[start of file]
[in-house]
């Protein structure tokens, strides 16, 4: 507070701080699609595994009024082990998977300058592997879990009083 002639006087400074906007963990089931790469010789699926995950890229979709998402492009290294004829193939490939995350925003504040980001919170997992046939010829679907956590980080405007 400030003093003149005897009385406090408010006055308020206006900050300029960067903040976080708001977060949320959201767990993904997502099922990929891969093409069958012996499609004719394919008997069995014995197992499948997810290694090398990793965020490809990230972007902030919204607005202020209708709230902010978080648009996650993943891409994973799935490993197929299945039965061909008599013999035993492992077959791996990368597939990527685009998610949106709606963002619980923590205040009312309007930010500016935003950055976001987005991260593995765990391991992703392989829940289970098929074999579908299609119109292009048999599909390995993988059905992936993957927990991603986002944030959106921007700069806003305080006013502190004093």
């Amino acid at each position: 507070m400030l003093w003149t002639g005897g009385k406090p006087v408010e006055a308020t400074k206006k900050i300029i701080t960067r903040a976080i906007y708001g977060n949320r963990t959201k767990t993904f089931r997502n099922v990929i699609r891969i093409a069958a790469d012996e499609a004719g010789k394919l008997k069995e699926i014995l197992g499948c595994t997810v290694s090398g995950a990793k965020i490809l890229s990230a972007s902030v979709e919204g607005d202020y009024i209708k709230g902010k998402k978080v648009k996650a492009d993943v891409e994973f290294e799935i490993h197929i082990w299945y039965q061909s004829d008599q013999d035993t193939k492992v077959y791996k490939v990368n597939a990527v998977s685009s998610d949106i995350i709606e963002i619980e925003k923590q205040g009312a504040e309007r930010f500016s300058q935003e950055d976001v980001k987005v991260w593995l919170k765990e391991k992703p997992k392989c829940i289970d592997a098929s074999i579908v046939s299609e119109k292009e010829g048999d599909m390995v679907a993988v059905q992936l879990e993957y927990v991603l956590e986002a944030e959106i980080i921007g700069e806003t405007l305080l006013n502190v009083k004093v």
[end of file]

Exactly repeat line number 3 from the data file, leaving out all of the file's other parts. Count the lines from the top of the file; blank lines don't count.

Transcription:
């Amino acid at each position: 507070m400030l003093w003149t002639g005897g009385k406090p006087v408010e006055a308020t400074k206006k900050i300029i701080t960067r903040a976080i906007y708001g977060n949320r963990t959201k767990t993904f089931r997502n099922v990929i699609r891969i093409a069958a790469d012996e499609a004719g010789k394919l008997k069995e699926i014995l197992g499948c595994t997810v290694s090398g995950a990793k965020i490809l890229s990230a972007s902030v979709e919204g607005d202020y009024i209708k709230g902010k998402k978080v648009k996650a492009d993943v891409e994973f290294e799935i490993h197929i082990w299945y039965q061909s004829d008599q013999d035993t193939k492992v077959y791996k490939v990368n597939a990527v998977s685009s998610d949106i995350i709606e963002i619980e925003k923590q205040g009312a504040e309007r930010f500016s300058q935003e950055d976001v980001k987005v991260w593995l919170k765990e391991k992703p997992k392989c829940i289970d592997a098929s074999i579908v046939s299609e119109k292009e010829g048999d599909m390995v679907a993988v059905q992936l879990e993957y927990v991603l956590e986002a944030e959106i980080i921007g700069e806003t405007l305080l006013n502190v009083k004093v």